Ah yes, the Deadball Era. Only one player hit at least 100 HR in the decade, and the league ERA was just below 3.00. Errors were commonplace, causing about 1/4 of all runs scored to be unearned. This decade also marked the last attempt of competition to the NL and AL. The Federal League lasted just two years, 1914 and 1915, but its effects lasted a long time. World War I had a much smaller impact on the game, though the 1918 was cut short a month early, fitting the World Series in before the "Work or Fight" mandate began. Seven of the players selected are in the Hall of Fame.
C- Wally Schang
The lowest profile two-decade selection, Schang used his good OBP to just over 20 WAR in the decade. Chief Meyers, Ray Schalk, and Art Wilson were the only other catchers to amass 15 WAR.
1B- Ed Konetchy
One of the better extra-base threats, Konetchy produced about 35 WAR in the decade, which included one season in the Federal League. Stuffy McInnis, a member of the A's "$100,000 infield," and Jake Daubert each provided about 30 WAR and George Sisler was off to a great start, providing almost 25 WAR his first 4.5 years.
2B- Eddie Collins
Collins, one of the most underrated players in history, amassed nearly 80 WAR in the decade. He was a very good defender and his .424 OBP was the third-best of the decade, the key to the A's infield before moving to the White Sox. He also finished just short of 1000 runs scored and 500 stolen bases during the '10s. Larry Doyle provided nearly 40 WAR, mostly for the Giants.
3B- Home Run Baker
Though he led the AL in HR four times, Baker only hit 76 in the decade, but a good all-around game led to about 55 WAR. Another member of the A's infield, he sat out '15 in a contract dispute then got sold to the Yankees. Larry Gardner and Heinie Zimmerman each amassed about 35 WAR, while Heinie Groh did not start his ML career until '13 and produced over 30 WAR.
SS- Art Fletcher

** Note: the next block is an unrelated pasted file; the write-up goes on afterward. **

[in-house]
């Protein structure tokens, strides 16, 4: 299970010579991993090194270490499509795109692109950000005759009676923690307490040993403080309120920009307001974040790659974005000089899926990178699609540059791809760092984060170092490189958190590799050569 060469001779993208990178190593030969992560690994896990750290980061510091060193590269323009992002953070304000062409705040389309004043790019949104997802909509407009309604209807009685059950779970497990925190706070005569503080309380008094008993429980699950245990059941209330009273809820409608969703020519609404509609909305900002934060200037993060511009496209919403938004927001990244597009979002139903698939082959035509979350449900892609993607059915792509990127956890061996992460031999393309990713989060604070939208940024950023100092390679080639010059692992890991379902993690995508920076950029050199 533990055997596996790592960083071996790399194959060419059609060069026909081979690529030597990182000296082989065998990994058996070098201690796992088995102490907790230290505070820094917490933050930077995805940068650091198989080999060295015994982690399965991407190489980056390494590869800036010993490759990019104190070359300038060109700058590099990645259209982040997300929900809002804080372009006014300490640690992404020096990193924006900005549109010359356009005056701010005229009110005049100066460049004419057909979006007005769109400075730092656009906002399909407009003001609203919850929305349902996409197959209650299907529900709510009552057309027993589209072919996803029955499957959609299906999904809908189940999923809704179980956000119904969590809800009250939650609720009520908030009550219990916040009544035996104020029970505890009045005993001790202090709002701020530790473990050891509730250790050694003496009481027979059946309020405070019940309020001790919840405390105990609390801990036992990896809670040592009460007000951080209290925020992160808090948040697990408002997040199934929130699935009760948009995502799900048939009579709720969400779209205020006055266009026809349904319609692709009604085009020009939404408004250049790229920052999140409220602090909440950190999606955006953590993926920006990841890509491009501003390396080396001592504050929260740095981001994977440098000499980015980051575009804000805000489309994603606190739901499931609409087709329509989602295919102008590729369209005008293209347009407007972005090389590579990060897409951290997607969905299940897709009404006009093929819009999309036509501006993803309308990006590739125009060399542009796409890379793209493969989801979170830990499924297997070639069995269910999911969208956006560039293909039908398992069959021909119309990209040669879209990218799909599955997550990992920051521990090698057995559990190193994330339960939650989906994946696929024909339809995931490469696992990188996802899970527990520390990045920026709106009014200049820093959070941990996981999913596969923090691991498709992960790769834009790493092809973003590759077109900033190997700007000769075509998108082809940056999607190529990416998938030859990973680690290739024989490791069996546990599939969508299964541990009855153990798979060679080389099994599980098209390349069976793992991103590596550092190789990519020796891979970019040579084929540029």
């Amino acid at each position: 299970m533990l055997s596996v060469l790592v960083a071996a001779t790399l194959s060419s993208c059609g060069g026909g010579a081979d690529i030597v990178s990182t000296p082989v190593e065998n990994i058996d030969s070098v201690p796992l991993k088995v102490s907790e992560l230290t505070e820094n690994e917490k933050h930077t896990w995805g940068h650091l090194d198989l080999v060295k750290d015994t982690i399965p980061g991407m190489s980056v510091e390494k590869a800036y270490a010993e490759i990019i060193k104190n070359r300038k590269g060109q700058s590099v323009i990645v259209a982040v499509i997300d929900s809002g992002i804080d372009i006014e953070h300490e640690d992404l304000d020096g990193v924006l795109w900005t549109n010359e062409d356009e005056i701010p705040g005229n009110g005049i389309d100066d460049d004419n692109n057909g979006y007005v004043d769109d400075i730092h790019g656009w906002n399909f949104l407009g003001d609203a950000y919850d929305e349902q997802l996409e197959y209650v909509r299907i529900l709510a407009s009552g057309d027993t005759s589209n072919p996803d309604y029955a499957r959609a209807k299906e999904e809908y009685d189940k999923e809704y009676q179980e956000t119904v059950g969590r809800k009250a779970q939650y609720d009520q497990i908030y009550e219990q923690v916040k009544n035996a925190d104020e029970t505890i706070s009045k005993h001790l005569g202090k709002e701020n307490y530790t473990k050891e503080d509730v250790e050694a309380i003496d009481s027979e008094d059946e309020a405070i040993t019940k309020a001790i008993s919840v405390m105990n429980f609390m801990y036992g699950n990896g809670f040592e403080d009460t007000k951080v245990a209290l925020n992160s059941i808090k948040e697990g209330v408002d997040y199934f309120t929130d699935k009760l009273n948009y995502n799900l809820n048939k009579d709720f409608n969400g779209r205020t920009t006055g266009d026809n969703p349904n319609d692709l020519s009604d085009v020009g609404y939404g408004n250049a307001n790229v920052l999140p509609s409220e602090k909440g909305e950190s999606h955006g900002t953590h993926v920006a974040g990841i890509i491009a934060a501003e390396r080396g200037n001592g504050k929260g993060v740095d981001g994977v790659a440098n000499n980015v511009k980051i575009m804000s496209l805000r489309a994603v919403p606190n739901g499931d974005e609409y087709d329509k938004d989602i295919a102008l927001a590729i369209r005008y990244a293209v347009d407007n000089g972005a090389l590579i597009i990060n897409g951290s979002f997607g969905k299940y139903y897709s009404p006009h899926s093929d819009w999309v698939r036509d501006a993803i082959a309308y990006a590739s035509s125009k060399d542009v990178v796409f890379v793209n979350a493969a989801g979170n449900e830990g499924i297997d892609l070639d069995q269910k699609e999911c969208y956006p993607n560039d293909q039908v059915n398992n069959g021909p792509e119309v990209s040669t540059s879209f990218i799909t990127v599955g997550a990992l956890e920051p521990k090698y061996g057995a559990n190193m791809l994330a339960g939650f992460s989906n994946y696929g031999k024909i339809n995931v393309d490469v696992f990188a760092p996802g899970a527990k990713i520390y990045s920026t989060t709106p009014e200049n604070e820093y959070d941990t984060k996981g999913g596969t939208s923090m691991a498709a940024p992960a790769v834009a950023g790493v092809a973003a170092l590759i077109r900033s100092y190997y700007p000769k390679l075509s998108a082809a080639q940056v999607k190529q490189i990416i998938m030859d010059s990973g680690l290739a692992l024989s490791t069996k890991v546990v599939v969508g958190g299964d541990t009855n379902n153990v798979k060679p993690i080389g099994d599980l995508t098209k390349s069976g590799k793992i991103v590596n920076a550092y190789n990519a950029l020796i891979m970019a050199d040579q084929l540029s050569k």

Despite being an average hitter, Fletcher was a defensive wizard, ranking +133 for the decade, leading to 40 WAR for the Giants. Starting the decade at age 36, Honus Wagner still produced about 35 WAR before retiring in 1917. A young Rogers Hornsby started his career at SS, providing about 25 WAR his first four seasons.
LF- Sherry Magee
A power threat for the time, Magee provided about 35 WAR for the decade. George Burns was nearly in a dead heat with Magee, while Zack Wheat and Bobby Veach each accumulated about 30 WAR. A young Babe Ruth also produced about 20 WAR in 1328 PA, sprinkling in some time in LF but pitching most of the time.
CF- Ty Cobb
Posting an amazing .387/.457/.541 slashline, good for a 198 wRC+, Cobb accrued about 90 WAR in the decade. Tris Speaker was a top 3 player in the decade, accumulating about 80 WAR, as the all-time doubles king hit 367 of them in the decade. Federal League star Benny Kauff amassed about 30 WAR for the decade, though half of that was during the two FL years.
RF- Shoeless Joe Jackson
Probably the most unfair ruling in a controversial decade, Jackson was shunned of a HOF career in the Black Sox scandal. Posting a 166 wRC+, he provided over 55 WAR, despite missing most of '18 working at a shipyard to avoid combat. Harry Hooper gave the Red Sox about 35 WAR. Gavvy Cravath used the Baker Bowl to his advantage, hitting nearly 80% of his 116 HR there. Triples king Sam Crawford also ended his career with 30 WAR in the decade.
P- Walter Johnson, Pete Alexander, Eddie Cicotte, Hippo Vaughn, Babe Adams, Christy Mathewson, Ed Walsh
The best decade by a pitcher so far, Johnson amassed 90 WAR in nearly 3500 IP. His 1.59 ERA and 327 complete games are by far the most in the decade. Alexander nearly matched Johnson in shutouts, 74 to 70, providing about 60 WAR. Cicotte was an inconsistent pitcher, gaining most of his 40 WAR in three seasons before being exiled in the Black Sox scandal. Vaughn ended the decade with a surge, posting half of his 35 WAR the last three years of the decade. Adams makes the team posting about 30 WAR for the Pirates, despite struggling in '16 and spending most of the next two years in the minors. Mathewson posted his 30 WAR the first four years of the decade, not walking anyone. Walsh only needed three seasons to amass nearly all of his 30 WAR, squeezing out over 1100 innings from '10-'12. Eddie Plank, Slim Sallee, Claude Hendrix, Nap Rucker, Rube Marquard, and Dutch Leonard all came up just short of making the team.
2B Eddie Collins
RF Joe Jackson
CF Ty Cobb
3B Frank Baker
LF Sherry Magee
C Wally Schang
1B Ed Konetchy
SS Art Fletcher
P Walter Johnson
This is definitely a deadball-era lineup, using average-fueled OBP to succeed.